“CNC West did a feature on us 15 years ago,” tells Riley. “The difference in the company then and now is night and day.” “Back then our AS and ISO certifications meant something different to our customers,” adds Chris. “Back then it was a big selling point, now it’s just expected. So we’re looking towards what that next level of expectations will be. ISO27001, which is the new security standard, is on the radar. Our government customers are saying having that is a plus today, which means it will be a pre-requisite down the road.” Roncelli Plastics is AS9100, ISO 13485, ISO 9001 and ITAR registered with the majority of their customers being in the aerospace, space, semiconductor and medical industries. “All our customers have two things in common,” continues Chris. “They demand precision and cleanliness. To achieve this we continually invest back into the company via technology and systems. FOD can destroy machines or potentially harm people, so we need to make sure the shop environment stays as clean as possible.” Along with state of the art CNC, Roncelli Plastics has an extensive 3D printing department, a Class 1000 clean room, temperature controlled manufacturing cells, and robotic automation.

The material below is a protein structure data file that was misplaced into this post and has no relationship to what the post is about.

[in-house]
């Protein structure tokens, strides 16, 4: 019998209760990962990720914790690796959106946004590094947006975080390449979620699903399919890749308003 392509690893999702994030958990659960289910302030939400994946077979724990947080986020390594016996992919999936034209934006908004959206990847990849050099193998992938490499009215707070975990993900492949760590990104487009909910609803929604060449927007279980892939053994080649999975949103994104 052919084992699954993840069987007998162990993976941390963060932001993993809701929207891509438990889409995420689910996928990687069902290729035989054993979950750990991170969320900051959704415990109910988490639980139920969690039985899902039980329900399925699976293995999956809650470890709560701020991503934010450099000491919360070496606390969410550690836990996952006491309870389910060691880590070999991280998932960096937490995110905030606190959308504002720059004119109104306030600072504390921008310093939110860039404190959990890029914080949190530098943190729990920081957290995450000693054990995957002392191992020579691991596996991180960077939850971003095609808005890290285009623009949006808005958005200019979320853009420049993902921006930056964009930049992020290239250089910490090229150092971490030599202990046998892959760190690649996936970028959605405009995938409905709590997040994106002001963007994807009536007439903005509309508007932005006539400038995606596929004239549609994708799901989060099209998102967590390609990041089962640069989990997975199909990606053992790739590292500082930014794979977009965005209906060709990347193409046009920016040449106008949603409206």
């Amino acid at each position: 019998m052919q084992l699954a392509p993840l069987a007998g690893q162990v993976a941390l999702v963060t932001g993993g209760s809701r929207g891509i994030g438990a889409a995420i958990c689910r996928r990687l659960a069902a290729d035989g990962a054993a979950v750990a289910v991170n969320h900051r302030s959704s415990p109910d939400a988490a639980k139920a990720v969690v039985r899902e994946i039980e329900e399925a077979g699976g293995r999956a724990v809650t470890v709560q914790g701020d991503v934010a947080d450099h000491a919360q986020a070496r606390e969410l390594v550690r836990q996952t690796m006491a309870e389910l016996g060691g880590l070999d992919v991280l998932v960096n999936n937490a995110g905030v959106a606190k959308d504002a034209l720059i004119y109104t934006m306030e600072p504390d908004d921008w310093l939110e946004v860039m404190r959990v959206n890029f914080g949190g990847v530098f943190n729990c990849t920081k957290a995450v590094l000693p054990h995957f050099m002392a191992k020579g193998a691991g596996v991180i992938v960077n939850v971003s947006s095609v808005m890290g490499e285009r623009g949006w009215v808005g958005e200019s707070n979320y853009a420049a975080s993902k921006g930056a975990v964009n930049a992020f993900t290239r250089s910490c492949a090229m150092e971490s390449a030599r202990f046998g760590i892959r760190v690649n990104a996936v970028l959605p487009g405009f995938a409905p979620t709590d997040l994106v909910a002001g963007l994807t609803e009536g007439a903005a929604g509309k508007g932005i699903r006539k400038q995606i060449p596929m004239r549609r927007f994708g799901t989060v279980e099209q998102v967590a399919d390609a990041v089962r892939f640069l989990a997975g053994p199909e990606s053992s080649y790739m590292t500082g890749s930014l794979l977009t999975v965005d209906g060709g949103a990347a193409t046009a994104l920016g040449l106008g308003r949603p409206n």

3D printing started as kind of a science experiment for Roncelli Plastics in 2009. As the technology improved, Roncelli Plastics searched for innovative ways to utilize and profit from this rapidly growing manufacturing process. “3D printing has become a big part of what we do in a variety of ways,” explains Chris. “Most 3D print houses are essentially model makers. They print it, and then you paint it up and make it look nice. We are a fabricator. We know what our customers demand as far as tolerances go and we use 3D printing for actual parts, parts that are flying today.” Post processing is an avenue that many traditional 3D printing companies don’t offer, let alone have in-house. Roncelli Plastics will 3D print a near net shape then place the part on one of their 5- axis mills and finish it with features too difficult to do directly on the 3D printer. They clean it, install any inserts, and assemble it for shipping to the customer. “We can achieve what is needed through our complex secondary operations,” continues Chris. “You see the most degradation in the Z because the material is fused on that axis. If it meets the structural demands of the spec sheet, 3D printing is an efficient method to produce parts.” Roncelli Plastics has two big production Fortus 3D printers and another half dozen smaller units that they use for production as well as internal needs. “Internally we use our 3D printers often for fixturing,” describes Chris. “Fixtures on non-metallics have the same basic characteristics as you’ll find in any machine shop. Vices, jaws and so forth still hold the part, but we can print our own custom pieces to speed up the process.” They will print the fixture overnight then finish with a quick clean up before it’s ready to roll. “We don’t have to take time away from our production cells to machine fixtures. It is pretty handy.”